- an Old World finch, Fringilla montifringilla, the male of which is black and white with a reddish-brown breast.
Origin of brambling
- any prickly shrub belonging to the genus Rubus, of the rose family.
- British. the common blackberry.
- any rough, prickly shrub, as the dog rose.
- British. to look for and gather wild blackberries; pick blackberries from the vine.
Origin of bramble
before 1000; Middle English; Old English bræmbel, variant of brǣmel, equivalent to brǣm- (cognate with Dutch braam broom) + -el noun suffix
Dictionary.com Unabridged Based on the Random House Unabridged Dictionary, © Random House, Inc. 2018
Examples from the Web for brambling
In February, 1911, a brambling was brought to me for identification.In a Cheshire Garden
- a Eurasian finch, Fringilla montifringilla, with a speckled head and back and, in the male, a reddish brown breast and darker wings and tail
- any of various prickly herbaceous plants or shrubs of the rosaceous genus Rubus, esp the blackberrySee also stone bramble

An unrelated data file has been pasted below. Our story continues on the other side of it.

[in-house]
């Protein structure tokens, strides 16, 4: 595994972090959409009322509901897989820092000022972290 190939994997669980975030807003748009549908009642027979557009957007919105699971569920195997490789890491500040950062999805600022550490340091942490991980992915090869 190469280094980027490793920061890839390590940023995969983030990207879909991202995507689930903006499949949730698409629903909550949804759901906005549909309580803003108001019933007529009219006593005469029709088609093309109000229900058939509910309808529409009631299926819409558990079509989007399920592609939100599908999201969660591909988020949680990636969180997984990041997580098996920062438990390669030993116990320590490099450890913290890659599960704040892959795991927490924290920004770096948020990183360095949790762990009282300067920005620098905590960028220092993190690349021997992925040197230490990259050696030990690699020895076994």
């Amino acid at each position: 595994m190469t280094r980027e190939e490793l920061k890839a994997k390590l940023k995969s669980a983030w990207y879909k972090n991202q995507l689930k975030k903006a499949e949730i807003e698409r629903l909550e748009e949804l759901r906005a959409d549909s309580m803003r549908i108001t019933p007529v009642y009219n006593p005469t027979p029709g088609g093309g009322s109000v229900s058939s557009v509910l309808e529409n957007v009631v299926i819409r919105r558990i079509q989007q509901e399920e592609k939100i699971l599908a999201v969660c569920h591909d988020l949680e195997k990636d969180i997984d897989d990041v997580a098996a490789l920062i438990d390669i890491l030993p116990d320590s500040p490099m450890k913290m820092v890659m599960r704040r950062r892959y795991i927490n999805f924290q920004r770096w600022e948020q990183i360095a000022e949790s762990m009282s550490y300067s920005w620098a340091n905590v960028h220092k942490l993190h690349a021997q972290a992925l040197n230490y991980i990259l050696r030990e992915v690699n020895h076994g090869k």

- a blackberry
- (as modifier)bramble jelly
- any of several similar and related shrubs
- to gather blackberries
Old English brǣmbel; related to Old Saxon brāmal, Old High German brāmo
Collins English Dictionary - Complete & Unabridged 2012 Digital Edition © William Collins Sons & Co. Ltd. 1979, 1986 © HarperCollins Publishers 1998, 2000, 2003, 2005, 2006, 2007, 2009, 2012
Word Origin and History for brambling
Old English bræmbel "rough, prickly shrub" (especially the blackberry bush), with euphonic -b-, from earlier bræmel, from Proto-Germanic *bræmaz (see broom).
Online Etymology Dictionary, © 2010 Douglas Harper